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The study and reception of Samuel Johnson’s work has long been embedded in Japanese literary culture. The essays in this collection reflect that history and influence, underscoring the richness of Johnson scholarship in Japan, while exploring broader conditions in Japanese academia today. In examining Johnson’s works such as the Rambler (1750-52), Rasselas (1759), Lives of the Most Eminent English Poets (1779-81), and Journey to the Western Islands of Scotland (1775), the contributors—all members of the half-century-old Johnson Society of Japan—also engage with the work of other important English writers, namely Shakespeare, Mary Shelley, Jane Austen, and Matthew Arnold, and later Japanese writers, including Natsume Soseki (1867-1916). If the state of Johnson studies in Japan is unfamiliar to Western academics, this volume offers a unique opportunity to appreciate Johnson’s centrality to Japanese education and intellectual life, and to reassess how he may be perceived in a different cultural context.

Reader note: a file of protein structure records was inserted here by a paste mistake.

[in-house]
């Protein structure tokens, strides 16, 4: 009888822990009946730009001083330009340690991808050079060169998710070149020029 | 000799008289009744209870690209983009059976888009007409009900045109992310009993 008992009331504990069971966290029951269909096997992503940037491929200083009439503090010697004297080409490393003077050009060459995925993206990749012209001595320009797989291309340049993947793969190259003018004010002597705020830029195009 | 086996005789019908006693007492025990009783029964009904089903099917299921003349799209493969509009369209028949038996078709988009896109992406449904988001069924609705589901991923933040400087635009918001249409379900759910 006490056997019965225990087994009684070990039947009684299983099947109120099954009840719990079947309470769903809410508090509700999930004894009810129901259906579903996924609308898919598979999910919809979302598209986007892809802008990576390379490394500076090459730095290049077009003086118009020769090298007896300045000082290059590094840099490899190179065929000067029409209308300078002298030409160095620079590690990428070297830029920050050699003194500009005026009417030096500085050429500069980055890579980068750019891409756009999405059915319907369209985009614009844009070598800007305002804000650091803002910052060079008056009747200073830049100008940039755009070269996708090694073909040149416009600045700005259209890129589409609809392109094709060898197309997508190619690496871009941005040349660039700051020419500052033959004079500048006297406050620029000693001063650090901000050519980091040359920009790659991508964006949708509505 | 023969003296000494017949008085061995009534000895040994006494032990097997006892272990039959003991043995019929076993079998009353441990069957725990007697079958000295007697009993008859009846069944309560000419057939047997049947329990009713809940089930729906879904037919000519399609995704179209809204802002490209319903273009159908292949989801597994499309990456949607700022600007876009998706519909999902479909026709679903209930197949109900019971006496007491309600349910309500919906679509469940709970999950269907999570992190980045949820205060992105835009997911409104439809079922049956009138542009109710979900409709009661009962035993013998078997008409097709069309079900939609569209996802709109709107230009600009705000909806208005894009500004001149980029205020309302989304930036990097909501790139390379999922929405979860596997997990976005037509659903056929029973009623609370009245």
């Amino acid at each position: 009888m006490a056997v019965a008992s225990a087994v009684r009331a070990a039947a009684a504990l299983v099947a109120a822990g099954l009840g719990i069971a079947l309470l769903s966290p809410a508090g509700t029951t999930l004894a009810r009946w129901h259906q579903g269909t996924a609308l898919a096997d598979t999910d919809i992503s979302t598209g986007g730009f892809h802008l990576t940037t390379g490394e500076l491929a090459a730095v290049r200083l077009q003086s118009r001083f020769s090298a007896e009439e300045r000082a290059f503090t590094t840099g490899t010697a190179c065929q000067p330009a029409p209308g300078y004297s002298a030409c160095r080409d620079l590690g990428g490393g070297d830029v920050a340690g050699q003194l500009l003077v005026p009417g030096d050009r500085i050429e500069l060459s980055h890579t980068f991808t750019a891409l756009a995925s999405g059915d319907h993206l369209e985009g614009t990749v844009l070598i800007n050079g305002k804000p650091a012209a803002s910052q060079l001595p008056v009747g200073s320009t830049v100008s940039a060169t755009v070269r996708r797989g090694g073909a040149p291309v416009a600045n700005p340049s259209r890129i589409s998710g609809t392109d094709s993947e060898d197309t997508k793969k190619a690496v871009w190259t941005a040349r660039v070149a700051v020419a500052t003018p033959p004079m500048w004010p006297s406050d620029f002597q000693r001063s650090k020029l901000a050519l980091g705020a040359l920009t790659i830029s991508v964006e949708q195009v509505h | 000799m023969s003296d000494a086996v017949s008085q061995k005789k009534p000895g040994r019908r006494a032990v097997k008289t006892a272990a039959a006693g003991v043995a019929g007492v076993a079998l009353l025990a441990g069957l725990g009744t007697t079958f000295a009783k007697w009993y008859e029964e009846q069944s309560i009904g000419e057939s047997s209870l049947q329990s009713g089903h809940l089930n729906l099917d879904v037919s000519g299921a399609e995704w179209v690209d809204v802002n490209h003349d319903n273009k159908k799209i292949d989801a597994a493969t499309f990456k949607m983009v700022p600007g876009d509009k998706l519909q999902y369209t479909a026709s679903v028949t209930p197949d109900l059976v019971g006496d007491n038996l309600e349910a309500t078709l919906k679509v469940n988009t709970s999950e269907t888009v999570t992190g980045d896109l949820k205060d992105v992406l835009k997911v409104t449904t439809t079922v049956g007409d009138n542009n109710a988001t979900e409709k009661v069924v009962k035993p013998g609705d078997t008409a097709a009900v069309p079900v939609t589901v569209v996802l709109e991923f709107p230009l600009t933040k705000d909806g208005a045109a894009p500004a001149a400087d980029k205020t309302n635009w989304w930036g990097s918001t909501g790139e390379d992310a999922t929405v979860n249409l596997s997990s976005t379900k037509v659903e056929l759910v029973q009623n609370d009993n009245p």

Samuel Johnson scholarship in Japan, Johnson Studies in Japan, history and influence of Samuel Johnson in Japan, Johnson Society of Japan, Japanese literary and intellectual life
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